“Since I started using Clean Lean Protein, I feel like I am recovering better and there‘s less stress on my body. I also perform better the next day. I get through about a kilo every month. When I‘m travelling in Asia, I have to ration it to make sure that I can pull it out after a long, tough game when I really need it.“
Marina first tried Nuzest products on the advice of fellow tennis pro Rubin Statham (currently New Zealand‘s no 2 male player). “I was struggling with lactose so whey-based protein made me feel bloated - dairy obviously wasn‘t my friend! I was practicing with Rubin and he put me on to Clean Lean Protein. I really liked it. After a really tough work out, it‘s easy to tell when you‘re giving your body the right fuel - it‘s almost feels like a sense of relief.“
She‘s come a long way from the little girl who, at the age of six, left her home town of Split in Croatia with her older sister and parents. It was the final year of the Serbo-Croatian war (1992) and the family was keen to escape the on-going ethnic tension that continued to divide the former Yugoslavia.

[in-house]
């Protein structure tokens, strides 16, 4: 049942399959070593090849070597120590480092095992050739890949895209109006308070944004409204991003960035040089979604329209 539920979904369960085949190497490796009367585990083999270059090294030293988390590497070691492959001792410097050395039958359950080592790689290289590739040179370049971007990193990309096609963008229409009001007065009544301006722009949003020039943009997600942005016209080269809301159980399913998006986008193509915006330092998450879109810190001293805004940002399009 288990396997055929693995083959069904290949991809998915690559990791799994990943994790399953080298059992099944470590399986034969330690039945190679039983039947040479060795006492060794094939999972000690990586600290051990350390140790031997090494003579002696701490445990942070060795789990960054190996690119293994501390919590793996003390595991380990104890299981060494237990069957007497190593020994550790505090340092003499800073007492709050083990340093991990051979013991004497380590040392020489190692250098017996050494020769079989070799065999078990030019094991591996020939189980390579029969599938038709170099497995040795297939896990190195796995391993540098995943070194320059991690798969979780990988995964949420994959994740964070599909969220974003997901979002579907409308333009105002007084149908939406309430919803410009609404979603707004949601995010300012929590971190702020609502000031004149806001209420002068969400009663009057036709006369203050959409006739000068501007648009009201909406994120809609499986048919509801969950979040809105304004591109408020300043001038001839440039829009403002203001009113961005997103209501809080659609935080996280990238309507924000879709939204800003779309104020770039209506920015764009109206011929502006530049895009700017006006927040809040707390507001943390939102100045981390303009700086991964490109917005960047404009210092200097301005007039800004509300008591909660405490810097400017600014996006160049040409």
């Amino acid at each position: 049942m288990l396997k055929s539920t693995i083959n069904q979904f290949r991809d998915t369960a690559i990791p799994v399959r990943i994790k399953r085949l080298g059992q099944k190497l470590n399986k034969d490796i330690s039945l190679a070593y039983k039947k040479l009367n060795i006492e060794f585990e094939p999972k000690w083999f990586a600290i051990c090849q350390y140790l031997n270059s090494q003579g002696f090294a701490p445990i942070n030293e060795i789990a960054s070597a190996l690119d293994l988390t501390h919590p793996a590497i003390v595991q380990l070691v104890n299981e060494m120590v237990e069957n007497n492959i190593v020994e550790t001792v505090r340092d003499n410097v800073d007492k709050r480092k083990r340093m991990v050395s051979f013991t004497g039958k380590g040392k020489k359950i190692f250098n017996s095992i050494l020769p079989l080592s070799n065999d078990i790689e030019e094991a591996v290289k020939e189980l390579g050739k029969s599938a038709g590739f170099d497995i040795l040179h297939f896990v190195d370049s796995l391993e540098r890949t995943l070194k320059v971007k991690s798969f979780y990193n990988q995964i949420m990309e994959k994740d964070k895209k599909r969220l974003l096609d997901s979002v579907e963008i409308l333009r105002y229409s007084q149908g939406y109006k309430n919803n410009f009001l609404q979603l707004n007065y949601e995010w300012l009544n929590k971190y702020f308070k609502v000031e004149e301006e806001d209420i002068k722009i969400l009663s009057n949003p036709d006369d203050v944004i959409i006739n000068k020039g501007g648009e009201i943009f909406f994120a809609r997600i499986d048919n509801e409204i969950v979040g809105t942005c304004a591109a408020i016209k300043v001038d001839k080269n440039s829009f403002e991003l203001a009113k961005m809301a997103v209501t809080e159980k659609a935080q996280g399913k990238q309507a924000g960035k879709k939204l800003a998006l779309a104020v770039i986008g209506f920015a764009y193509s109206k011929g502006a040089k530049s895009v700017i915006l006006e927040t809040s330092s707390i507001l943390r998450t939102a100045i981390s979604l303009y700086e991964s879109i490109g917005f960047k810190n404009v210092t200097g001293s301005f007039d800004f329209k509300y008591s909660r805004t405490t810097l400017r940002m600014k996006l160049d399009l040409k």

A love of tennis ran in the family. Marina‘s father and older sister, Djurdjica were both keen players, with Djurdjica ranked third in New Zealand at under 16 level. At the age of 12 years old Marina was playing two to three times during the week and at the weekend with her father and sister. By the time she was 14 or 15 she played every day, training at 6.30am before school. “I remember Mum driving me to tennis in her pajamas. She would head home for a nap before she came to pick me up and take me to school.“
By 16, Marina was playing Junior Grand Slams. “I was really well supported by my high school, Glendowie College. They gave me the freedom to play and assigned a teacher to help support my academic progress but 6th form was very tough. I spent most of my time playing overseas and then had to cram study into a couple of months.“
Some of her early experiences of Junior Grand Slams really stay with Marina. “At Wimbledon, the convention is that the top juniors get access to the senior main draw locker room. I remember being in there and seeing players like Lindsay Davenport walk in. It‘s the first time I was really star struck.“